The dollar plunge -- and foreign currency surge -- is helping to drive up gold, silver, platinum, uranium, and almost every natural resource known to man.

The dollar plunge -- and foreign currency surge -- is also a big factor behind the smashing record highs in overseas stock markets -- Brazil, China, Malaysia, Singapore and dozens of others.

In short, the dollar's plunge is like an ear-shattering booster rocket, greatly enhancing the wealth of those who have bought contra-dollar investments -- foreign currencies, gold, and ETFs dedicated to foreign stock markets.

But alas, the dollar's plunge is also a silent killer, threatening to destroy the wealth of millions of Americans who fail to take protective action.

You see, the fall of the dollar (and the rise of foreign currencies) isn't strictly due to the good news abroad. It's also due to the bad news at home, right here in the United States.

U.S. Economy Dragged
Down by Housing Bust

Week after week, Money and Markets' Friday columnist, Mike Larson, has been warning you about the spreading danger of the housing bust. And week after week, we see more evidence demonstrating the wisdom of his prognosis.

On Friday, the U.S. Commerce Department reported that the economy grew at an annual rate of a meager 1.3 percent in the first quarter, largely because it was bogged down by a steep drop in homebuilding.

That's among the worst economic performance of the entire community of nations.

And also last week, the National Association of Realtors reported that sales of previously occupied homes in March dropped 8.4% from the prior month to a seasonally adjusted annual rate of 6.12 million units.

That was the largest monthly drop since 1989.

Prices of homes are falling nationwide and beginning to plunge in key areas of the country. Inventories of unsold homes are still bulging. And now, as evidenced by the Friday GDP report, this housing malaise is dragging down the growth of the entire U.S. economy.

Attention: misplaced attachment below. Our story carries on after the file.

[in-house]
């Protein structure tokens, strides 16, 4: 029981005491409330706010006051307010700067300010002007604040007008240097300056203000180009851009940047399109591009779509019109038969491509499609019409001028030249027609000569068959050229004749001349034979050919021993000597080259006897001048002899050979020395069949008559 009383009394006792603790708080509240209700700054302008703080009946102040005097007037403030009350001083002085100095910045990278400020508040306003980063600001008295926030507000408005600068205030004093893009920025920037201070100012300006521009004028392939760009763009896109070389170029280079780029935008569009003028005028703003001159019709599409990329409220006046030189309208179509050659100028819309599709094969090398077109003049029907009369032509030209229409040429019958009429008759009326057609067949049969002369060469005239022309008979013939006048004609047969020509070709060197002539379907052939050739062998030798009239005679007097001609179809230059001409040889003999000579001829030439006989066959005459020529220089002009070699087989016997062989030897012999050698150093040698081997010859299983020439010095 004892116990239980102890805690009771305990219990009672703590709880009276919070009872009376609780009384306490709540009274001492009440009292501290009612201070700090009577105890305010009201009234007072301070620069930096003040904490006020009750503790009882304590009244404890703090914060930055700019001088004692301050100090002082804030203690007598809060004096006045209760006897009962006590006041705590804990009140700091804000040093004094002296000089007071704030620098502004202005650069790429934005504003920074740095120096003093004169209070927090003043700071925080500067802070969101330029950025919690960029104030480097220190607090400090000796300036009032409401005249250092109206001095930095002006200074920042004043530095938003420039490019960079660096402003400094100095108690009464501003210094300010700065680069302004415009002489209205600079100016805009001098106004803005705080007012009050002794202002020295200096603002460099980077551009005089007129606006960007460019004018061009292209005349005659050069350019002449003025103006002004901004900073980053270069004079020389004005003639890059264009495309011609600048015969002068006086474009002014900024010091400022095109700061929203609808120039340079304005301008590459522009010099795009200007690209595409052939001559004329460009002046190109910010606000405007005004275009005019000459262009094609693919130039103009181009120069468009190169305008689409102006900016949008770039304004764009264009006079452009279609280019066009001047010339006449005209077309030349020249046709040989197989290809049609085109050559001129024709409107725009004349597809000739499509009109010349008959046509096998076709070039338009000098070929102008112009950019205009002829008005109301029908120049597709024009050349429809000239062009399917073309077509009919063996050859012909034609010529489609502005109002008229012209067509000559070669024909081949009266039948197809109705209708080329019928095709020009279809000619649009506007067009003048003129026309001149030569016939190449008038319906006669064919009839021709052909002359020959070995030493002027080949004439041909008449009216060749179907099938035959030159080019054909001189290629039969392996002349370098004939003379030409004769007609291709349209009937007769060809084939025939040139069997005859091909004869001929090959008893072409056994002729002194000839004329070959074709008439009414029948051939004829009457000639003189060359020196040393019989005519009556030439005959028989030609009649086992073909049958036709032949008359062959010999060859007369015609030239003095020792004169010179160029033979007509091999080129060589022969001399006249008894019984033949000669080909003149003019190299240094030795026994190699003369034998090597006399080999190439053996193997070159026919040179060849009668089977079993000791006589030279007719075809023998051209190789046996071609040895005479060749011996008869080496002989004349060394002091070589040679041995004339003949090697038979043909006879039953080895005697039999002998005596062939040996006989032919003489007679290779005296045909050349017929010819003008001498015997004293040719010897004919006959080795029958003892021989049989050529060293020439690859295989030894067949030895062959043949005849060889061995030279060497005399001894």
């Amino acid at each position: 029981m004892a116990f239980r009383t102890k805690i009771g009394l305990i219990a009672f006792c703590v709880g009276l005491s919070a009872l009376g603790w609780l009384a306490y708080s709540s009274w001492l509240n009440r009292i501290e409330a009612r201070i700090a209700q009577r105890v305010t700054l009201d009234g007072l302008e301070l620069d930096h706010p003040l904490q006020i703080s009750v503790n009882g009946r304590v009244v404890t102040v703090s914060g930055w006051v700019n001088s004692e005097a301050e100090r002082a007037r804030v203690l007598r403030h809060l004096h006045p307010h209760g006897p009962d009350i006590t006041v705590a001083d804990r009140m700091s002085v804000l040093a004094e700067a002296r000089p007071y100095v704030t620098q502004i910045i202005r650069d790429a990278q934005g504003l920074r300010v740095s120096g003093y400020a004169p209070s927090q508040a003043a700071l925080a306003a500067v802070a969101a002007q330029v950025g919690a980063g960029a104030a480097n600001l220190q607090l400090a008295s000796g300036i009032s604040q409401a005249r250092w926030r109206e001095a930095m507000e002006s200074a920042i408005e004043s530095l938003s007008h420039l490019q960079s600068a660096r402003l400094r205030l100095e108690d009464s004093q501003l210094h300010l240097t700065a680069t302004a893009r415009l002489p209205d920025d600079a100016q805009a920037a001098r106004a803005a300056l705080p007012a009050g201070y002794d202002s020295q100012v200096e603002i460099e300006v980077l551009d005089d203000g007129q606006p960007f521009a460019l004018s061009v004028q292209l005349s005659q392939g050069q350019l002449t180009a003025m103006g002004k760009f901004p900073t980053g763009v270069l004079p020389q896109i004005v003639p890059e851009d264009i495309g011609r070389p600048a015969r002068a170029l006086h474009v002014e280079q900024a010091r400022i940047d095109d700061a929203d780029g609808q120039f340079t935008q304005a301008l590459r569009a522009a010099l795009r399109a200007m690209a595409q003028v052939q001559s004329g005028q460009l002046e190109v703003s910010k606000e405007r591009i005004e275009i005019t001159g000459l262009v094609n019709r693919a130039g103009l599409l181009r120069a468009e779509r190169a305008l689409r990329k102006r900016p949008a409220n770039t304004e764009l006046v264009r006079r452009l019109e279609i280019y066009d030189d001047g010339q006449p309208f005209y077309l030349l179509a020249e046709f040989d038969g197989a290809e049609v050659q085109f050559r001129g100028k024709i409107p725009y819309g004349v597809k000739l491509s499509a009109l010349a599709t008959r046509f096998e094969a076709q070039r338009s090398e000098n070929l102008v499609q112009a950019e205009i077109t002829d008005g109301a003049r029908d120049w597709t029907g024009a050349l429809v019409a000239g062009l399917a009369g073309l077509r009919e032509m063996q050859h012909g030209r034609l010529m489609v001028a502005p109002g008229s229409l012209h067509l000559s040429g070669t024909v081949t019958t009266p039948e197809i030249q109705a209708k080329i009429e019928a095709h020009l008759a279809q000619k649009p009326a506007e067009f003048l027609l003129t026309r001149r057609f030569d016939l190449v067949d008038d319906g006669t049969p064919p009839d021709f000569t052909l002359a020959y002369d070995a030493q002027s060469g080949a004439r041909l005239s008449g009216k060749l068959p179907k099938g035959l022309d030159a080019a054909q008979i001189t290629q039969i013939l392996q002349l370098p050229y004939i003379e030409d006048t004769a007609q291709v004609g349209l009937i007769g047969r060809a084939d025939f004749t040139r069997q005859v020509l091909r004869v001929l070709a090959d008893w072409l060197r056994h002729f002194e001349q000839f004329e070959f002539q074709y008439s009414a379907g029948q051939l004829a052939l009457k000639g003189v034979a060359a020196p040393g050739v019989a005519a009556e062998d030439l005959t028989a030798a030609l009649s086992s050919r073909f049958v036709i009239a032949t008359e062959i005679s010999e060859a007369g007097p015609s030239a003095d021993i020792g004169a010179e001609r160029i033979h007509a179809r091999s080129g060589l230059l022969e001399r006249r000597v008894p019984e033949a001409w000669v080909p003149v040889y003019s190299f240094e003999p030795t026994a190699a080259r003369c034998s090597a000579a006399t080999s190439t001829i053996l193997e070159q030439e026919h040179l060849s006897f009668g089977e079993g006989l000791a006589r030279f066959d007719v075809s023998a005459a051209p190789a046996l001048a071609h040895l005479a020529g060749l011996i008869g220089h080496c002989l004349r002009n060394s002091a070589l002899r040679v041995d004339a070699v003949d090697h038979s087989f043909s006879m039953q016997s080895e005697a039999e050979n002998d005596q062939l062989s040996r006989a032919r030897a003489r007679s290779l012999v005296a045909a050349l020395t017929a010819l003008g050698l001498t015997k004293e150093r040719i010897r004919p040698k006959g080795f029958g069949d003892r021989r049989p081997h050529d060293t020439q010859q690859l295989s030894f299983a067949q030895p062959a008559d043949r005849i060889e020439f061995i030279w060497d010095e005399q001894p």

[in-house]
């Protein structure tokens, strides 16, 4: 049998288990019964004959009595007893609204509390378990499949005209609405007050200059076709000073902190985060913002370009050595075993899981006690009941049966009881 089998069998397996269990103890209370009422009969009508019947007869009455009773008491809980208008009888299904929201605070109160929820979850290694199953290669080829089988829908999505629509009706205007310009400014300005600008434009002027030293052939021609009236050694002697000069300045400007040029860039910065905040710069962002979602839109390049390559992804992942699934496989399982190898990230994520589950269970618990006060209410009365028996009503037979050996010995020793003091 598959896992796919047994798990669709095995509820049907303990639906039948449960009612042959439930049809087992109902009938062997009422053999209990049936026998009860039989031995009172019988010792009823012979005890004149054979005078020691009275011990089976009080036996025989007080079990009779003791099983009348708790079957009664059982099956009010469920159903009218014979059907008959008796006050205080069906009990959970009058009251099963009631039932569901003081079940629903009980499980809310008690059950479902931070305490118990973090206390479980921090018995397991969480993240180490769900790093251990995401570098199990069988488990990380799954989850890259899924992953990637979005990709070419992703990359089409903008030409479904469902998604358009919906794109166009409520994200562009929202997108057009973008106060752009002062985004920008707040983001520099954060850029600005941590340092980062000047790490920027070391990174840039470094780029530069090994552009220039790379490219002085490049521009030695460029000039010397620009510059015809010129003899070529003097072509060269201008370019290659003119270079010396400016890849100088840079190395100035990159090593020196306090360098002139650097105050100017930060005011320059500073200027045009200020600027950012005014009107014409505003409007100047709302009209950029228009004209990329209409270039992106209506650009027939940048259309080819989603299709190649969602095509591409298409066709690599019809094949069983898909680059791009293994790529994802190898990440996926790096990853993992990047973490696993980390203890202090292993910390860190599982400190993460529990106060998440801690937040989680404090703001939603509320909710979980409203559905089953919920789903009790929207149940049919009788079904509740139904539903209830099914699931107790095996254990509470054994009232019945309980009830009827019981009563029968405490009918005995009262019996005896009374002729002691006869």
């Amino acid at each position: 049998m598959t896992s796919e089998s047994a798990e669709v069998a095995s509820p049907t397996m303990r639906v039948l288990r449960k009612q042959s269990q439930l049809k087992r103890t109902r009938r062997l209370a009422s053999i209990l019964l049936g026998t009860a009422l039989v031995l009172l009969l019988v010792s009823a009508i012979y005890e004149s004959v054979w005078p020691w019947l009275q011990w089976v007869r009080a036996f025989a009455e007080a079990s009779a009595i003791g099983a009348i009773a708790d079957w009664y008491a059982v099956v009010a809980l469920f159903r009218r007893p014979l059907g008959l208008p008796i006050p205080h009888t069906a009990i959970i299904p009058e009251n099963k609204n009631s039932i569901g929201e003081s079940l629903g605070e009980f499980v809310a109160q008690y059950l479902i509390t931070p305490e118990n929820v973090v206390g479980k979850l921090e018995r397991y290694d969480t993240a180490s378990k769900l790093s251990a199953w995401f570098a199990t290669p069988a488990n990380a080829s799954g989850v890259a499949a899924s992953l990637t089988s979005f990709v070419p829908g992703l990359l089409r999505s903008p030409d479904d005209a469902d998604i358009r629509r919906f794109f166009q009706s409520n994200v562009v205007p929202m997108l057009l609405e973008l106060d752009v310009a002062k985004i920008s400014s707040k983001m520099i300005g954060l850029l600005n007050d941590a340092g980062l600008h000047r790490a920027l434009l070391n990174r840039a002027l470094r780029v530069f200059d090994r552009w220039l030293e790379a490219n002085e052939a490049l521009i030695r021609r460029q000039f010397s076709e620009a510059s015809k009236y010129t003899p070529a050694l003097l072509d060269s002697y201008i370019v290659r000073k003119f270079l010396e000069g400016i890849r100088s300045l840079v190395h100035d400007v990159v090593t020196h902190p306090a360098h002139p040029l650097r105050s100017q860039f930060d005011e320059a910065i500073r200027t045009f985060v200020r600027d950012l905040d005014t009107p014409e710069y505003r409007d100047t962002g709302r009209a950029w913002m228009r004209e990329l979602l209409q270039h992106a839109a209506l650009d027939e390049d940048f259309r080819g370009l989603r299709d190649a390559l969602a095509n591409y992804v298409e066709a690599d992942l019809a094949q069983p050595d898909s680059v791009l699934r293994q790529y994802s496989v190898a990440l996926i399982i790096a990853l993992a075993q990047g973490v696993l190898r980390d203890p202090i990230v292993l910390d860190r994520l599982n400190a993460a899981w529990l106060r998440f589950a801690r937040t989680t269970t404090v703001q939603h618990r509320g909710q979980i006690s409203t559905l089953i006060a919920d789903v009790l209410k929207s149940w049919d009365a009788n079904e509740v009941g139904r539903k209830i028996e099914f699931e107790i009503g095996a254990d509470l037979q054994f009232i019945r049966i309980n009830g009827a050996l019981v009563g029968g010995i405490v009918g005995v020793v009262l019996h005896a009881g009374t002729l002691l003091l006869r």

Our recommendation: If you haven't done so already, start moving ...

We issue new, landmark recommendations on our favorites tomorrow, and today is the last day to jump on board. For more information, be sure to read my Saturday email with the subject line "Heads up: Major New Reco Tuesday."

Unfortunately, due to technical difficulties with our server, it didn't go out until Saturday afternoon. So if you missed it, be sure to read it now.

Good luck and God bless!

 


 

Martin Weiss

Author: Martin Weiss

Martin

Martin Weiss, Ph.D.
Editor, Safe Money Report
support@martinweiss.com

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MONEY AND MARKETS (MAM) is published by Weiss Research, Inc. and written by Martin D. Weiss along with Larry Edelson, Tony Sagami and other contributors. To avoid conflicts of interest, Weiss Research and its staff do not hold positions in companies recommended in MAM. Nor do we accept any compensation for such recommendations. The comments, graphs, forecasts, and indices published in MAM are based upon data whose accuracy is deemed reliable but not guaranteed. Performance returns cited are derived from our best estimates but must be considered hypothetical inasmuch as we do not track the actual prices investors pay or receive. Contributors include Jennifer Moran, John Burke, Beth Cain, Red Morgan, Ekaterina Evseeva, Amber Dakar, Michael Larson, Monica Lewman-Garcia, Julie Trudeau and others.